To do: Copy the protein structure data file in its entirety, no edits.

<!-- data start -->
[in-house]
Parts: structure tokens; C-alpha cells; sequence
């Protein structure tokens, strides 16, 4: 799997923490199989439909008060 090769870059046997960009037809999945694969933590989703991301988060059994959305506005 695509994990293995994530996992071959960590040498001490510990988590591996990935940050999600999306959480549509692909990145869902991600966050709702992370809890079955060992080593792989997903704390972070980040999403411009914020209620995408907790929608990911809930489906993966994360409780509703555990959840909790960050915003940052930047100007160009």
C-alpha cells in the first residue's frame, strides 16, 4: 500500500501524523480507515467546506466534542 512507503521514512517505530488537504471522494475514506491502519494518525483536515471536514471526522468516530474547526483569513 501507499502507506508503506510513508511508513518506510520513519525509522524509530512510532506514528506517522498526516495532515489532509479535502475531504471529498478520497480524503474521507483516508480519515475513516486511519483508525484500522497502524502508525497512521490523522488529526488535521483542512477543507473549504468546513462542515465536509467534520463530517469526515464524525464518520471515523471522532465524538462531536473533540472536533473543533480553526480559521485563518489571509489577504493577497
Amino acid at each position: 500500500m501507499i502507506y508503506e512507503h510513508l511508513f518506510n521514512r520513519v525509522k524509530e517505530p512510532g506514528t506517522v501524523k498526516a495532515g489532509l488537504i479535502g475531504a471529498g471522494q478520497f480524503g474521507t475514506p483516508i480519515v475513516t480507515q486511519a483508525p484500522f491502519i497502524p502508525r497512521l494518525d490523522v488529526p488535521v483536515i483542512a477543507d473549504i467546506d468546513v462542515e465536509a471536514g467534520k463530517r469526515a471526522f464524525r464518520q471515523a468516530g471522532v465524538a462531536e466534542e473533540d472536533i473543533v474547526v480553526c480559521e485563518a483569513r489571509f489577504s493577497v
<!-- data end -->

[in-house]
Parts: structure tokens; C-alpha cells; sequence
């Protein structure tokens, strides 16, 4: 799997923490199989439909008060 090769870059046997960009037809999945694969933590989703991301988060059994959305506005 695509994990293995994530996992071959960590040498001490510990988590591996990935940050999600999306959480549509692909990145869902991600966050709702992370809890079955060992080593792989997903704390972070980040999403411009914020209620995408907790929608990911809930489906993966994360409780509703555990959840909790960050915003940052930047100007160009």
C-alpha cells in the first residue's frame, strides 16, 4: 500500500501524523480507515467546506466534542 512507503521514512517505530488537504471522494475514506491502519494518525483536515471536514471526522468516530474547526483569513 501507499502507506508503506510513508511508513518506510520513519525509522524509530512510532506514528506517522498526516495532515489532509479535502475531504471529498478520497480524503474521507483516508480519515475513516486511519483508525484500522497502524502508525497512521490523522488529526488535521483542512477543507473549504468546513462542515465536509467534520463530517469526515464524525464518520471515523471522532465524538462531536473533540472536533473543533480553526480559521485563518489571509489577504493577497
Amino acid at each position: 500500500m501507499i502507506y508503506e512507503h510513508l511508513f518506510n521514512r520513519v525509522k524509530e517505530p512510532g506514528t506517522v501524523k498526516a495532515g489532509l488537504i479535502g475531504a471529498g471522494q478520497f480524503g474521507t475514506p483516508i480519515v475513516t480507515q486511519a483508525p484500522f491502519i497502524p502508525r497512521l494518525d490523522v488529526p488535521v483536515i483542512a477543507d473549504i467546506d468546513v462542515e465536509a471536514g467534520k463530517r469526515a471526522f464524525r464518520q471515523a468516530g471522532v465524538a462531536e466534542e473533540d472536533i473543533v474547526v480553526c480559521e485563518a483569513r489571509f489577504s493577497v